“Without humpies, there’s no fishing,” said Stonedahl. “No Chinook — we need these coho in fall.”
I don’t think I am going far out on the limb when I say that Pugetropolis has some serious issues to overcome when it comes to salmon recovery, or that ocean conditions are troubling. And I don’t think it is a stretch to stress how important a fishery coho are these days, especially in even-numbered years like this.
Long term, assloads more habitat work needs to be done — and the state of Washington needs to get out of the ditch and quit appealing the culvert case.
Short term, it would behoove WDFW to diversify the way in which inseason updates can be performed.
“You can’t just close it and not have a way to reopen it,” Mastro, the Duvall fisherman, told me. “I’m not satisfied that WDFW knows anything about these numbers. I’m pro average fisherman, even if it is just catch and release. But just to flat-out close it, I don’t know, seems flat-out negligent.”
Inserted into the LOAF, or list of agreed-to fisheries reached by the state and Western Washington tribes, were caveats for the hatchery-coho-driven Lake Washington and Duwamish systems, where if the conservative forecasts proved wrong and inseason benchmarks were met or exceeded, fisheries could be considered.
They were met, and we are on the water there.
On the Snohomish, however, it doesn’t appear such placeholders were written into the LOAF, and what is more, WDFW doesn’t appear to have the ability to do its own test netting if, say, a tribe refuses to.
Mastro had another idea: What about installing sonar readers across rivers like they do in Alaska to count Chinook returning to Kenai Peninsula and Bristol Bay rivers?
Data is collected daily, posted online and can be compared to trends in recent years.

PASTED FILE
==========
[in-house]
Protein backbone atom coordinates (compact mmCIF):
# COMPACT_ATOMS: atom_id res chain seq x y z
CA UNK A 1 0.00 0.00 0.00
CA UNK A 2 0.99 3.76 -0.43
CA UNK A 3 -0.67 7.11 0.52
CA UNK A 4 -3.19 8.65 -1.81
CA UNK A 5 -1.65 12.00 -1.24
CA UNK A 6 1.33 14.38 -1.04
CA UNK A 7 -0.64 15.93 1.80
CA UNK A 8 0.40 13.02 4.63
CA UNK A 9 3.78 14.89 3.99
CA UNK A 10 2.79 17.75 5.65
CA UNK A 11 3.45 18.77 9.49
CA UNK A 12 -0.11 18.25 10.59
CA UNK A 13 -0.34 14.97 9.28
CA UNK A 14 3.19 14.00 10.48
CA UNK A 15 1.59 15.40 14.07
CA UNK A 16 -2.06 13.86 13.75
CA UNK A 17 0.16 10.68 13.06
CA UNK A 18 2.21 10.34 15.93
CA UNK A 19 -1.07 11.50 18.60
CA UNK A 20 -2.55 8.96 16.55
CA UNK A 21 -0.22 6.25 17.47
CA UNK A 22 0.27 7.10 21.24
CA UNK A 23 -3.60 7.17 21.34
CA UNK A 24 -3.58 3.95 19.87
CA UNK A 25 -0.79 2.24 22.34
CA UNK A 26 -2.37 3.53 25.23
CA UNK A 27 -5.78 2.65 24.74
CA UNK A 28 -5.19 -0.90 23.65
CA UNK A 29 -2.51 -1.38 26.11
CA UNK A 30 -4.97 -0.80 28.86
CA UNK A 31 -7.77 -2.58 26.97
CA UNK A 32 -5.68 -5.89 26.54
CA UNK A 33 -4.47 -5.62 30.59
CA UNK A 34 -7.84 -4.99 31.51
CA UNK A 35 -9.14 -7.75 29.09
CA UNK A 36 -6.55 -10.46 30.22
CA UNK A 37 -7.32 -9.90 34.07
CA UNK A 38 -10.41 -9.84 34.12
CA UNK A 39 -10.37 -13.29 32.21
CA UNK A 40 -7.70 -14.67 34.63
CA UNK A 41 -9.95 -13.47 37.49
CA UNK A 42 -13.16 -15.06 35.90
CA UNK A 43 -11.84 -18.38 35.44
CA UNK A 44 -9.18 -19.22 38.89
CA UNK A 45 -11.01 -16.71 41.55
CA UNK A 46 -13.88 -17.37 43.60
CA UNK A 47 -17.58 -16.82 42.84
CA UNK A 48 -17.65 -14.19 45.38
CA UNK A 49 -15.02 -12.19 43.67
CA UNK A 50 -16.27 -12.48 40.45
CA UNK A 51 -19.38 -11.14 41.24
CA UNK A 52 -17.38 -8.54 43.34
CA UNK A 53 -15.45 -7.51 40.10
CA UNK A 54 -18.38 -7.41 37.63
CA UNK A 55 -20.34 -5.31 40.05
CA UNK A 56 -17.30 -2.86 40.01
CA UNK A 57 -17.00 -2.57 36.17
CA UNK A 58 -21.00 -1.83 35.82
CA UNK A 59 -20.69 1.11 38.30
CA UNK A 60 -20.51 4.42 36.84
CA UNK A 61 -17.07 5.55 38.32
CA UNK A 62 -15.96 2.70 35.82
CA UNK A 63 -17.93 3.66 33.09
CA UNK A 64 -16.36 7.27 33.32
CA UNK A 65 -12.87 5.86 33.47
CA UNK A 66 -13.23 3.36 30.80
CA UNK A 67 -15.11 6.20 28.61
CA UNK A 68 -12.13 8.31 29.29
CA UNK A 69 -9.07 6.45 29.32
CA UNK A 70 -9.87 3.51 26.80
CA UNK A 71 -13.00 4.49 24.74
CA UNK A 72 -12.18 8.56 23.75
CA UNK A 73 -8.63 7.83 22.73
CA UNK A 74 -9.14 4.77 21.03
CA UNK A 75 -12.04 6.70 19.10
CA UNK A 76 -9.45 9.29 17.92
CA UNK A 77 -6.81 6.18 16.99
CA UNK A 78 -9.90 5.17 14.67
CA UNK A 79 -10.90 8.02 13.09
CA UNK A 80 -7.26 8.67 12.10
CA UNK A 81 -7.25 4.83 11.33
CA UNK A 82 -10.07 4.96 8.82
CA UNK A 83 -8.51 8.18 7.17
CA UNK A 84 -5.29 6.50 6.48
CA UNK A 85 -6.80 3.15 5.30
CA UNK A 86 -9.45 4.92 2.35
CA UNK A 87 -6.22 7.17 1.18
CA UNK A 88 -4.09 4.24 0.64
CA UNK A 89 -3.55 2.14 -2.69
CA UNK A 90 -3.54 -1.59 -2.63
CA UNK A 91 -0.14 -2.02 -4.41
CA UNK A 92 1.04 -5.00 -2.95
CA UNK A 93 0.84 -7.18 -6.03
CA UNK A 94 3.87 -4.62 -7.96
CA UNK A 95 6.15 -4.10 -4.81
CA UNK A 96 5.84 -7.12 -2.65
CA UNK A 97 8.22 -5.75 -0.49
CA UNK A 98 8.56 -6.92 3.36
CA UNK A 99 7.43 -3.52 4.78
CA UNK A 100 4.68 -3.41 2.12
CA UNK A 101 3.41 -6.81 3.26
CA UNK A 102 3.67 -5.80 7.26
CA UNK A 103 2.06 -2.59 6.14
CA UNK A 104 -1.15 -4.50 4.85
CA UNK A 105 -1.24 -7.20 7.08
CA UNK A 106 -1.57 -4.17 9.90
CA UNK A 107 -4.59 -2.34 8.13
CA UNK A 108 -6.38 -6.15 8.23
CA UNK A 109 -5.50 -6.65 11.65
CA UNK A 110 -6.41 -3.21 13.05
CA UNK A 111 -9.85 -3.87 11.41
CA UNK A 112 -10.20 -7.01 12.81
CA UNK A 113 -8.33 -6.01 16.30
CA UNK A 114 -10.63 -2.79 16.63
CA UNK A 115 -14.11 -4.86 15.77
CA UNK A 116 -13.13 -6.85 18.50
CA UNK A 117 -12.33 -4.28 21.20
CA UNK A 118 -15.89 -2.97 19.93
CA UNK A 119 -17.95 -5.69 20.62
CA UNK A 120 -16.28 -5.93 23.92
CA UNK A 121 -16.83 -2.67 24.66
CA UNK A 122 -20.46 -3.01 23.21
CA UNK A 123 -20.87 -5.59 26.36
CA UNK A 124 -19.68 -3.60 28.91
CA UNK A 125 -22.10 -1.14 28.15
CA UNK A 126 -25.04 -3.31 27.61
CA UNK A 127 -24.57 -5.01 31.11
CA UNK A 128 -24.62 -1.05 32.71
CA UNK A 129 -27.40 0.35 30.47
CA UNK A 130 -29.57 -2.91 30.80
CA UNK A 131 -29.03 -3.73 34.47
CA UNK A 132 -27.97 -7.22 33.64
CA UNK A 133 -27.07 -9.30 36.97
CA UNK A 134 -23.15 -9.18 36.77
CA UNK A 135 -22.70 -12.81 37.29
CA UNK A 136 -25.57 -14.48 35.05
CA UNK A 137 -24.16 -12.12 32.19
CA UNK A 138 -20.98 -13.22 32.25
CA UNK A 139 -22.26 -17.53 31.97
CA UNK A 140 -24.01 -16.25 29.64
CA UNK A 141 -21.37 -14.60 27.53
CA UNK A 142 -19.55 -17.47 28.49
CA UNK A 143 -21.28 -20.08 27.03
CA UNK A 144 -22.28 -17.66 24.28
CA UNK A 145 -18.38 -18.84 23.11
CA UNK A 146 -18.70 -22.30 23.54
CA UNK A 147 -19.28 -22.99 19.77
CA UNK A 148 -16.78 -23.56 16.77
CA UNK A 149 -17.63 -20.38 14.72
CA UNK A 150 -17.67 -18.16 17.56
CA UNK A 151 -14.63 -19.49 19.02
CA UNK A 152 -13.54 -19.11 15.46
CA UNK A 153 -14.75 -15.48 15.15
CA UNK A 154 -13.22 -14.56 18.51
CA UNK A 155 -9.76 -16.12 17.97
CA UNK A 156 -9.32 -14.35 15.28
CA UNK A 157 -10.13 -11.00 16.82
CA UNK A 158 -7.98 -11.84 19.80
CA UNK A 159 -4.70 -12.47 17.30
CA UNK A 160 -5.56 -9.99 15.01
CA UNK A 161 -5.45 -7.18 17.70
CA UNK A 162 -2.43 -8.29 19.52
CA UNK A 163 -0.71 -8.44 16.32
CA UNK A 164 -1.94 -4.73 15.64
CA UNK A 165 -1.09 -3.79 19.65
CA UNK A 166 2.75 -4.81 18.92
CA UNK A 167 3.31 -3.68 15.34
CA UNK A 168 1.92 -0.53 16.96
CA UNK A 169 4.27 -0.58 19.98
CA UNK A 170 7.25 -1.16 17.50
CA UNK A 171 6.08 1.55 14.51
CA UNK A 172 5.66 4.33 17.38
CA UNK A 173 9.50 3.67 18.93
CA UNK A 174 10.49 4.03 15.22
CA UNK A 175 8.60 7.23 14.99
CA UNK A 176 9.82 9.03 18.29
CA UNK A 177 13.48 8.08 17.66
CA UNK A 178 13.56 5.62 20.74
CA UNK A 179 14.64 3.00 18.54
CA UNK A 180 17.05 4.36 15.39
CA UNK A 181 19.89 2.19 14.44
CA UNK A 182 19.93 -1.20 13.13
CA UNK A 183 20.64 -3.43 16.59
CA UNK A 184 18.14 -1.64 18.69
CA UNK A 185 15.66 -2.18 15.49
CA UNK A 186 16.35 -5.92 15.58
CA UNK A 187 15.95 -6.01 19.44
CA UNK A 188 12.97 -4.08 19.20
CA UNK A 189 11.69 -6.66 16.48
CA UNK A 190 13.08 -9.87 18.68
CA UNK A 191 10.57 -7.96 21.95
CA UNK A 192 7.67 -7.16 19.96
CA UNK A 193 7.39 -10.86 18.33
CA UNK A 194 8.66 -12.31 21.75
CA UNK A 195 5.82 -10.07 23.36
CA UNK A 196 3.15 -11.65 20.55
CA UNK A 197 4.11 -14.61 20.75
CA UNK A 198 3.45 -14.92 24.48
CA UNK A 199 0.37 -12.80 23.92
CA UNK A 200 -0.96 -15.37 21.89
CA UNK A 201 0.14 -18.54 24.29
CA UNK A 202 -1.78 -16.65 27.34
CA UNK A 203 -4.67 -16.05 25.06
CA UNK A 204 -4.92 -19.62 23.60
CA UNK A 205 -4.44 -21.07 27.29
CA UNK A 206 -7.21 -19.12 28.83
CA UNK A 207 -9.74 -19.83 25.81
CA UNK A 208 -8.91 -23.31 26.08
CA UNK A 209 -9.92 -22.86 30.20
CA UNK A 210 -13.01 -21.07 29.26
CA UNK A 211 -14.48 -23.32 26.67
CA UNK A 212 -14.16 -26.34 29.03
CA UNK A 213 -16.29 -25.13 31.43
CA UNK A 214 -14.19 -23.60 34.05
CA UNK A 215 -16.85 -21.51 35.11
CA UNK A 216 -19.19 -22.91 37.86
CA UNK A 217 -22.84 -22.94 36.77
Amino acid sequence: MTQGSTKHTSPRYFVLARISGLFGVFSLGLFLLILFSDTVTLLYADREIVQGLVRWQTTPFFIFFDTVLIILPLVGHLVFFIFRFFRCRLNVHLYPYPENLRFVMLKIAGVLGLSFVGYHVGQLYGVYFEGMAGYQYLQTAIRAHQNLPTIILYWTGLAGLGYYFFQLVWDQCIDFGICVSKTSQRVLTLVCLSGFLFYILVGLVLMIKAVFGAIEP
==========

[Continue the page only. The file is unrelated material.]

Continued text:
“Maybe we don’t have the commercial fishing industry, but there’s a lot of money here,” Mastro said, adding he’d be willing to pay, in effect, an endorsement to fish the Snohomish system if money went towards such monitoring.
My understanding is that it would actually take quite a few of us to fund sonar on a single river, let alone all those in the North Sound managed for wild coho.
Another problem is our rivers see more species of salmonids than those in Alaska. Fish length might be one way to determine if a salmon is a humpy or a coho, but some of last year’s pinks and silvers were also similar in size too, so annual calibrations due to ocean conditions would be needed. Maybe the camera count managers at Columbia fish ladders could provide some tips.
Anyway, it is an idea that WDFW should look into much more seriously, as one other sentiment I heard was that guys were not unwilling to pay tribes to fish for salmon and steelhead produced at their hatcheries. The lower Quinault on the Quinault Indian Reservation is written up as no less than a world-class fishery comparable to Alaska in our October issue.
But not all of us have the financial resources to fish either of those Shangri-Las, or escape to British Columbia or elsewhere.
We are stuck here. And this is the water we want to cast our line into, preferably actually with a hook on the other end.
Braeden Pickering and Taylor Derus of — we’ll call it — South Arlington had brought their drifter to float from Lewis Street down to Snohomish while running plugs and other lures sans hooks. I sensed they and others were waiting for TV cameras to arrive and really help deliver their message, but Friday night’s shooting at the mall in Burlington that left five dead and a suspect in custody late on Saturday likely shifted station news coverage away from the protest.
Still, I appreciated the lads for organizing and turning out for the cause. Even if my coho fishing these days is done on the Duwamish, which is all of 80 yards from my desk at work, having grown up in Sultan and Woodinville I consider the Sky to be my home waters.
“This river is too close to Seattle” for WDFW not to make it more of a priority, Mastro noted.
When the Wild Fish Conservancy sued the agency over Puget Sound hatchery winter steelhead, one of two keys for WDFW in the out-of-court settlement was continuity of releases into the Sky.
I grant that the agency has other budget holes to try and patch this next legislative session, and going forward WDFW must put more emphasis on making sure we can always fish Snohomish system silvers when there is a harvestable surplus. Hugely important, yes, but there’s more to Puget Sound salmon fishing than Areas 9 and 10 hatchery Chinook.